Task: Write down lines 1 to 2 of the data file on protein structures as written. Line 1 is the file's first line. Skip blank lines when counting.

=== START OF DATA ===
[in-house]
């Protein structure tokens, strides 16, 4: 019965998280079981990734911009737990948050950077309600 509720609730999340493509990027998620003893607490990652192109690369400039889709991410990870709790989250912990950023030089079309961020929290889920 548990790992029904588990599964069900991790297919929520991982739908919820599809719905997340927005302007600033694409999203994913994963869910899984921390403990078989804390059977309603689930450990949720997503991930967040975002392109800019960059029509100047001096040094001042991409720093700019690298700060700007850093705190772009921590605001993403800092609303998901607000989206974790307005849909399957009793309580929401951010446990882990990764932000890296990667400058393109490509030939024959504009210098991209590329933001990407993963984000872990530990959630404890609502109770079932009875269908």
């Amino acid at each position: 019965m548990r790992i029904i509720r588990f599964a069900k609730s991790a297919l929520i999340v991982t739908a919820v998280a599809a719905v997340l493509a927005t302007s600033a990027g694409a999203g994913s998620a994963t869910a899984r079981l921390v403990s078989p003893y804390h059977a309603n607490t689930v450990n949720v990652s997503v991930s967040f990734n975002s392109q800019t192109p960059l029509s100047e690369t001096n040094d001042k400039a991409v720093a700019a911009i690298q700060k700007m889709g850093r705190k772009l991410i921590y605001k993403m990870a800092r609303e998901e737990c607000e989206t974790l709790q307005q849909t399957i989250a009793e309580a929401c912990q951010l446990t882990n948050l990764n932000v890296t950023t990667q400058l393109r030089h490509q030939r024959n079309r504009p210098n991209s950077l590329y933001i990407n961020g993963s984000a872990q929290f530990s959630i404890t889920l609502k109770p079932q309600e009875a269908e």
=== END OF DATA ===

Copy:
[in-house]
């Protein structure tokens, strides 16, 4: 019965998280079981990734911009737990948050950077309600 509720609730999340493509990027998620003893607490990652192109690369400039889709991410990870709790989250912990950023030089079309961020929290889920 548990790992029904588990599964069900991790297919929520991982739908919820599809719905997340927005302007600033694409999203994913994963869910899984921390403990078989804390059977309603689930450990949720997503991930967040975002392109800019960059029509100047001096040094001042991409720093700019690298700060700007850093705190772009921590605001993403800092609303998901607000989206974790307005849909399957009793309580929401951010446990882990990764932000890296990667400058393109490509030939024959504009210098991209590329933001990407993963984000872990530990959630404890609502109770079932009875269908």